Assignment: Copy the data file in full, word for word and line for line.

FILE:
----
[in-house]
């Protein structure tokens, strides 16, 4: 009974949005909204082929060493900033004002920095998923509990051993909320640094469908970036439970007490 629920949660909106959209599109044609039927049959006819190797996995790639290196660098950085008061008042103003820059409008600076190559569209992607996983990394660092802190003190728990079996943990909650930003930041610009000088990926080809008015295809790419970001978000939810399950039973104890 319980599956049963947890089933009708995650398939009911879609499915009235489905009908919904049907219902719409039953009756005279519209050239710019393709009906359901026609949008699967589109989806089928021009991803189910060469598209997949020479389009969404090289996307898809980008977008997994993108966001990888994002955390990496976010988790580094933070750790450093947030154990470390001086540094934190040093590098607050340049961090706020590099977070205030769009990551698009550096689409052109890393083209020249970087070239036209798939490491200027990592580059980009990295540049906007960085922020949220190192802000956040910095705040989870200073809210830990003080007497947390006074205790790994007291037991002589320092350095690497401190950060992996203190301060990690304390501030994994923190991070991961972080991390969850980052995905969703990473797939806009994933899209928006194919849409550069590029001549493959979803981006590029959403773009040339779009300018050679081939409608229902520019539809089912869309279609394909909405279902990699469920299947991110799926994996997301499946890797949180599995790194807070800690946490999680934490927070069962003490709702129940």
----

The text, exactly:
[in-house]
């Protein structure tokens, strides 16, 4: 009974949005909204082929060493900033004002920095998923509990051993909320640094469908970036439970007490 629920949660909106959209599109044609039927049959006819190797996995790639290196660098950085008061008042103003820059409008600076190559569209992607996983990394660092802190003190728990079996943990909650930003930041610009000088990926080809008015295809790419970001978000939810399950039973104890 319980599956049963947890089933009708995650398939009911879609499915009235489905009908919904049907219902719409039953009756005279519209050239710019393709009906359901026609949008699967589109989806089928021009991803189910060469598209997949020479389009969404090289996307898809980008977008997994993108966001990888994002955390990496976010988790580094933070750790450093947030154990470390001086540094934190040093590098607050340049961090706020590099977070205030769009990551698009550096689409052109890393083209020249970087070239036209798939490491200027990592580059980009990295540049906007960085922020949220190192802000956040910095705040989870200073809210830990003080007497947390006074205790790994007291037991002589320092350095690497401190950060992996203190301060990690304390501030994994923190991070991961972080991390969850980052995905969703990473797939806009994933899209928006194919849409550069590029001549493959979803981006590029959403773009040339779009300018050679081939409608229902520019539809089912869309279609394909909405279902990699469920299947991110799926994996997301499946890797949180599995790194807070800690946490999680934490927070069962003490709702129940």